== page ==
Prioritize reinforcing governance of public pension fund management


The Yomiuri Shimbun

To manage a massive amount of funds safely and efficiently, it is vital to build an effective organization and system suited to carrying out the task.

A council of the Health, Labor and Welfare Ministry has proposed that the current ban on direct stock investment by the Government Pension Investment Fund (GPIF) remain in place, at least for the time being.

The ruling coalition of the Liberal Democratic Party and Komeito has supported the proposal. The government has decided not to include direct stock investment by the GPIF in a bill related to pension reforms, which it plans to submit to the current Diet.

This was a reasonable conclusion, as it is not only doubtful if the GPIF, under the current structure and human resources, would be able to make appropriate stock investment decisions but also difficult to ensure impartiality and transparency in such investments.

The GPIF, which manages the reserve funds of corporate employees’ pension programs and the national pension program — worth a combined total of about ¥140 trillion — is one of the world’s largest institutional investors.

In principle, the GPIF manages funds through trust banks and other financial institutions, and is prohibited from making direct equity investments.

The GPIF had called for lifting the ban on direct stock investment on the grounds that by flexibly responding to capital market movements, it will be able to earn more profits, while reducing the commissions it pays to the trust banks.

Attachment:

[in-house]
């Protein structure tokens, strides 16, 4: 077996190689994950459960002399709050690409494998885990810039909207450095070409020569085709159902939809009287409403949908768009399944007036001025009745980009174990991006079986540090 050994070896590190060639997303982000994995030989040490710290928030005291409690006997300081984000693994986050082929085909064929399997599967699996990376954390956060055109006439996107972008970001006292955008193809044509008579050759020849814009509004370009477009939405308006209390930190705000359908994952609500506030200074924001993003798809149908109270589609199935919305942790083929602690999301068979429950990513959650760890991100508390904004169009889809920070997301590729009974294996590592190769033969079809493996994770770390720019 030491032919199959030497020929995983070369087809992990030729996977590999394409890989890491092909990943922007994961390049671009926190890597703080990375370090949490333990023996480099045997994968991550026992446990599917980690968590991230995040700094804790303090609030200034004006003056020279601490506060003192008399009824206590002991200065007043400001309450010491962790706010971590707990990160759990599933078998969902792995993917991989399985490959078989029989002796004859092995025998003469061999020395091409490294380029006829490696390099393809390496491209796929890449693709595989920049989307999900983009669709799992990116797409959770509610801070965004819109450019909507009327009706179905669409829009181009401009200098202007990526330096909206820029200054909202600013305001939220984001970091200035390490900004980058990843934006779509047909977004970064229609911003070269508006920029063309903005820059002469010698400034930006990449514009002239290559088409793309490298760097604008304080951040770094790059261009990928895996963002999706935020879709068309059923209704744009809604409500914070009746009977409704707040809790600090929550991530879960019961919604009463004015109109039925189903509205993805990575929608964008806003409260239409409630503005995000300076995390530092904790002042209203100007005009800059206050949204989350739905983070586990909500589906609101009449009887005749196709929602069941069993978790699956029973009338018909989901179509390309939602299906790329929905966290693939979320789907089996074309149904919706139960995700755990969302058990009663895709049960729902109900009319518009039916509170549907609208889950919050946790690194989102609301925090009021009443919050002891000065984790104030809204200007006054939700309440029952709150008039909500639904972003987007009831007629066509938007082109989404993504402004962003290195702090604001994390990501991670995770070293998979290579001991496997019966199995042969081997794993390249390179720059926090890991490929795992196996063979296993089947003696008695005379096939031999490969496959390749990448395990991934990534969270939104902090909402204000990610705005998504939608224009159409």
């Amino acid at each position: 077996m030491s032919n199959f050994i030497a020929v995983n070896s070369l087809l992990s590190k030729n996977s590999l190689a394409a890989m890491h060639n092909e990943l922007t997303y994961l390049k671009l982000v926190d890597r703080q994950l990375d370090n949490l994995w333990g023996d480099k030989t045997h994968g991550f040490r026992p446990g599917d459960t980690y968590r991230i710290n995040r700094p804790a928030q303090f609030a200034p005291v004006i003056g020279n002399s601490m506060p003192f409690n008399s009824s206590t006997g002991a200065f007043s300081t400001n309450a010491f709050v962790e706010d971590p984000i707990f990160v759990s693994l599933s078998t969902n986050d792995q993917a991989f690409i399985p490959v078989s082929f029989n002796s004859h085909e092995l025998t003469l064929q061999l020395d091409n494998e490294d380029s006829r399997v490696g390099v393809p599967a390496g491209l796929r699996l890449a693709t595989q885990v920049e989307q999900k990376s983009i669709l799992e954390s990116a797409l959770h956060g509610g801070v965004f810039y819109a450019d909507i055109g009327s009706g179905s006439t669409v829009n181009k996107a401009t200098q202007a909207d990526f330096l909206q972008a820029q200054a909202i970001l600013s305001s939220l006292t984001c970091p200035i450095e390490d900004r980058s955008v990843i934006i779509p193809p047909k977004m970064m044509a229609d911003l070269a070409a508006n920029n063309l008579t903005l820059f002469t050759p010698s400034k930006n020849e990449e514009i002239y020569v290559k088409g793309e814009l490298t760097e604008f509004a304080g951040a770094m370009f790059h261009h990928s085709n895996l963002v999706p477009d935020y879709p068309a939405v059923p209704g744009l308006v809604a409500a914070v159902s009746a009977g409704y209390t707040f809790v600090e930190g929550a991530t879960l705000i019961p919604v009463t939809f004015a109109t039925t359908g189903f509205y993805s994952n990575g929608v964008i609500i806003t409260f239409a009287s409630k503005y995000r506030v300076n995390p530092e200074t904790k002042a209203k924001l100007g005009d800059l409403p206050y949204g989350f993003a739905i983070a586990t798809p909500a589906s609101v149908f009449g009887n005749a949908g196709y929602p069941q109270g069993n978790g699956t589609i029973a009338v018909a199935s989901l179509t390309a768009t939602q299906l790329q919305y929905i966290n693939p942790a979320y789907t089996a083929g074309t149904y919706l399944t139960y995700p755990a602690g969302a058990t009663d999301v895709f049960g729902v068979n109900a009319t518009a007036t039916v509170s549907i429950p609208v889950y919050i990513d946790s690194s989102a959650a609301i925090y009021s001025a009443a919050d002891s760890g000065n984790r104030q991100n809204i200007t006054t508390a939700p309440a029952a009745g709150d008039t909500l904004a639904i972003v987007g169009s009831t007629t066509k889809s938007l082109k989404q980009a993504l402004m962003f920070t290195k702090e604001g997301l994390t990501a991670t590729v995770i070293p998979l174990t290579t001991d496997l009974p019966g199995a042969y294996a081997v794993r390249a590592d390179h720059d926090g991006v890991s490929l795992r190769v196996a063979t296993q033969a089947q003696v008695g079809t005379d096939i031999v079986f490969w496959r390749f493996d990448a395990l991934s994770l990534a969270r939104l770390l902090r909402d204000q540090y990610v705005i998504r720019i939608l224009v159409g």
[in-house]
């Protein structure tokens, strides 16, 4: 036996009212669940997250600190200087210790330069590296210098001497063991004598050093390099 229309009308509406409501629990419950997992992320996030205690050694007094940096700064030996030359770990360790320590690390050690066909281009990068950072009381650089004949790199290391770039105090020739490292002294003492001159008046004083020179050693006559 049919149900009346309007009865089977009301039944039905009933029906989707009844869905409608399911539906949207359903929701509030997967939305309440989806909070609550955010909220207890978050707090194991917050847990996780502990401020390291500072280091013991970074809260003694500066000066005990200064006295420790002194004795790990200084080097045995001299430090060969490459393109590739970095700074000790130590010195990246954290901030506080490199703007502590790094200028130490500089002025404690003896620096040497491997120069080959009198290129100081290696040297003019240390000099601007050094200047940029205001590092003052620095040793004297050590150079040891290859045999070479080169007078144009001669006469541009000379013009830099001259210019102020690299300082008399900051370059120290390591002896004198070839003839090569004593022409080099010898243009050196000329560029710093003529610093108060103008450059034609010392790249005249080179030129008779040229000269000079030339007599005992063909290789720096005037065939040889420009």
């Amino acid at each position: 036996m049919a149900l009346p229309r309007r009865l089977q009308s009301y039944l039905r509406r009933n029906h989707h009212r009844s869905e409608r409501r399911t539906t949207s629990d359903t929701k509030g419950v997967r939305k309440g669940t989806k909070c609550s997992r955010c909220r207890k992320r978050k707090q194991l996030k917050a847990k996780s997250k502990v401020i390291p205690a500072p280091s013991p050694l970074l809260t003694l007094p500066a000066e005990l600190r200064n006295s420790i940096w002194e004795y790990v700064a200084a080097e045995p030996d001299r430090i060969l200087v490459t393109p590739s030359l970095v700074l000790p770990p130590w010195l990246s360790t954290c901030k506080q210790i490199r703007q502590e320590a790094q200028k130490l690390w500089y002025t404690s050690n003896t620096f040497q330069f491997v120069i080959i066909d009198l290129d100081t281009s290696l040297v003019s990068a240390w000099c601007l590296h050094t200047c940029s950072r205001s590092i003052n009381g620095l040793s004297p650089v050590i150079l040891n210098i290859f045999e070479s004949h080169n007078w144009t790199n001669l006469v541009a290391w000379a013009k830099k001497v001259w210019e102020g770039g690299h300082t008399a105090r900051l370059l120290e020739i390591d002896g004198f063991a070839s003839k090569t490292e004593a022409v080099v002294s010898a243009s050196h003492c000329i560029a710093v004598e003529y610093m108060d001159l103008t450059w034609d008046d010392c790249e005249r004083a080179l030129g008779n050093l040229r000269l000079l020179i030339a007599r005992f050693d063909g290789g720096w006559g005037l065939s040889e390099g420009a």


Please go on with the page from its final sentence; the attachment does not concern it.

But the decision-making power of the GPIF has been concentrated on its president, and few of its staff members specialize in fund management.

Expert panel appropriate

The council’s proposal calls for reinforcing the GPIF’s governance structure to increase public trust in it.

The main point of the proposal is to establish an executive committee, comprising financial experts and other people, with a collegial decision-making system to consider such important matters as the component ratio of management assets. This is an appropriate recommendation.

To carry out asset management stably over the long term, it will be important to develop its own specialists in fund management and enhance risk-management capabilities.

The fund’s organizational reforms, led by welfare minister Yasuhisa Shiozaki, ran into difficulties last year due to differences of opinion with the Pension Bureau. We hope efforts to develop a new structure will be expedited.

The ministry says it plans to study the issue of direct stock investment again three years from now.

Needless to say, there is risk involved in investing in stocks that fluctuate widely. Safety is an essential consideration to manage pension funds over the long term.

There is also the problem that if the GPIF takes a more active role in investing in stocks with massive amounts of pension funds, it will likely have greater influence on stock markets. This is because stock prices likely would be affected by which stock the GPIF buys and how much.

The GPIF’s fund management reforms are seen as part of the government’s measures to prop up stock prices. Should pension funds be used with short-term price increases in mind, it will distort stock prices. Sufficient consideration should also be given in this respect.

(From The Yomiuri Shimbun, Feb. 22, 2016)

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